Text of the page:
Religiosity in the Age of Globalization

Sturla Stålsett launches a new book that addresses how religion interacts with and against globalization.

What is the role of religiosity in a globalized world? How does religion relate to experiences of increased vulnerability? Are some types of religiosity better equipped than others to meet these experiences?
These are questions that professor Sturla Stålsett writes about in his new book «Religion in troubling times. Globalization, religiosity and vulnerability».
–​ Globalization is still one of the most important terms in our time, and it contains some of the most central lines of conflict and traits of development that we are facing. I am interested in the role of religion and religiosity concerning these tensions and controversies, Stålsett says, who describes the project as ambitious but necessary.

–​ This is important for us who in different ways are linked to the religious field, and for politicians and social scientists. We have to seek to better understand the dynamics between religion and globalization.

This book addresses how religion interacts with and against globalization. How it on the one hand contributes to violence and extremism and increases the conflicts, and on the other hand is a resource to peace and peace building, and managing conflict.

The value of vulnerability
Globalization has led to increased mutual dependence between people and countries, and increased inequality between groups. According to Stålsett this mutual dependence is also expressed through multiple and more intense experiences of vulnerability. Therefore he makes this vulnerability the basis for an analysis of the role of religiosity in globalization. 

– I believe we have to recognize the value of vulnerability in ethics and politics. It is a resource when engaging with the contrast and negative manifestations of globalization. Because it is only through my own vulnerability, and recognition of it, that I can be made aware of your vulnerability. Vulnerability has a fundamental value. It constitutes the human condition, and enables us to act ethical. This is not commonly recognized, though. Instead it often is described as a problem we have to get ride of.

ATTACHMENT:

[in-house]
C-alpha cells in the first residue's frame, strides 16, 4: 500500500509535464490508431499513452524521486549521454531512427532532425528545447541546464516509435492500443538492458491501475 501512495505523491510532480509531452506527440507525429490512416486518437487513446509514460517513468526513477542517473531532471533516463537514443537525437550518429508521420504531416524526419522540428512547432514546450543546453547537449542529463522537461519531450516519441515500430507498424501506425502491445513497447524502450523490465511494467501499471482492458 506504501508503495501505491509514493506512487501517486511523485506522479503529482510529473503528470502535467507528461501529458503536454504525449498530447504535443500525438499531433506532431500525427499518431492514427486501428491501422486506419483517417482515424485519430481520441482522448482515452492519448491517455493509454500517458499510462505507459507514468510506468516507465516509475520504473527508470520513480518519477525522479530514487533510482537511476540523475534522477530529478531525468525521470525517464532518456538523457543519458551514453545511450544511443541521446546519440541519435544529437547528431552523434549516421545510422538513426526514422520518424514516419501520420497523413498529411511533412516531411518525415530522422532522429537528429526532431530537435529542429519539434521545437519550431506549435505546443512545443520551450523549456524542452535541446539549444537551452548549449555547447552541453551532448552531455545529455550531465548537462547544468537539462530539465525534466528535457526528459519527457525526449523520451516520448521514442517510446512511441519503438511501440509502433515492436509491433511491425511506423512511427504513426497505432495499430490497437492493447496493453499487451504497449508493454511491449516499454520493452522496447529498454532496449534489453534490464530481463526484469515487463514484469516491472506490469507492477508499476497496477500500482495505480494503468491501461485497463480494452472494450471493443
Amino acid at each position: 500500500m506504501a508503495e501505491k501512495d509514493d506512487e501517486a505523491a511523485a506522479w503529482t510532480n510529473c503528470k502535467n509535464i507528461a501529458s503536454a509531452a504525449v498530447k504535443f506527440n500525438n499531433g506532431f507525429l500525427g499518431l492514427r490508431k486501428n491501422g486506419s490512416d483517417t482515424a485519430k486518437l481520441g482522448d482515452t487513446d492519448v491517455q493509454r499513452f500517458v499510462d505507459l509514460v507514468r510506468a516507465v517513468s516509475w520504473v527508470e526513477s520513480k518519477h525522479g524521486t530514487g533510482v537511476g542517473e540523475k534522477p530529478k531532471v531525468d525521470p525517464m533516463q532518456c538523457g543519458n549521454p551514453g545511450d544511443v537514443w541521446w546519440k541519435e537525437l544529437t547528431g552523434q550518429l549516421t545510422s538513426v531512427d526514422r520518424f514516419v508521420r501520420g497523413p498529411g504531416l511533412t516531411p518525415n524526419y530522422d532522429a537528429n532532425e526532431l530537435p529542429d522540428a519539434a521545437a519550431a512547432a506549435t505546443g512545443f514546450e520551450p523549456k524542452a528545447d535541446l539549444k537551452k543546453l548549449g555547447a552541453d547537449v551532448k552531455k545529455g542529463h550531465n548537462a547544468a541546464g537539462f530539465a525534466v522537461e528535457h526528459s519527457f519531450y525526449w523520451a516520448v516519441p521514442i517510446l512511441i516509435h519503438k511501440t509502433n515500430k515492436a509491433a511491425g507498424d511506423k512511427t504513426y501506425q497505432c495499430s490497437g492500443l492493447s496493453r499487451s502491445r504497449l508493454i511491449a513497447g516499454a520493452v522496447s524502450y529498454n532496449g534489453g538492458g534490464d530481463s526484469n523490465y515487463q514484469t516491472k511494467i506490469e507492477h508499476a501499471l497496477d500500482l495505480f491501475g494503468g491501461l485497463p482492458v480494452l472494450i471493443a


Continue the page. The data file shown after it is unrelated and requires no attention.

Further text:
The importance of religiosity
The entire progress of modernity can be seen as a battle against or an escape from the consequences of vulnerability, says Stålsett. Confronting the tendency, he suggests to explore what can make us think differently about vulnerability.

– Research has shown that the significance of religiosity seems to be more prevalent where there is an increased experience of vulnerability. I try to focus on what different types of religiosity mean to people when experiencing this vulnerability.

Stålsett mainly focuses on different types of religiosity across the religions, and have divided his analysis in three categories: fundamentalism, charismatic religiosity, ecumenical religiosity. The last includes the national churches in different denominations, liberation theological movements, and interreligious movements. 

– While religious fundamentalists seem to fear and even despise vulnerability, the charismatic movements often take peoples` vulnerability as their point of departure, offering a religiosity which overcomes these challenges with help from religious recourses, such as promises of healing or the experience of community and mutual strength. 

Varying appeal and involvement
Stålsett points out that he himself is rotted in the last category, the ecumenical, which is often highly critical of economic globalization, understood as increased focus on wealth that creates social inequalities and environmental damage. 

– This third category is a large group, which I argue represents a type of religiosity that offers resources to acknowledge and recognize the religious and ethical value of vulnerability. Because of this, it is capable of meeting some of the basic challenges individuals and society face with globalization.

At the same time he states this category seems to have more challenges with appeal and mobilization, than the two other categories.

– In a competitive society fundamentalists apparently draw attention and following by their clear and absolute message. And yet to many it is obviously also so extreme that it loses its appeal. 

Charismatic religiosity is more integrative and does, in Stålsett`s interpretation, in many ways side with basic tendencies in global society towards commercialization and competition.

– Many of the groups and leaders involved in charismatic religiosity are good at adapting to and taking advantage of the economical system. This types of religiosity has a large appeal, especially in the societies where people need religiosity to cope with troubling everyday life. But it does not in my view provide resources for critical resistance to powers that create the ethical crisis of globalization.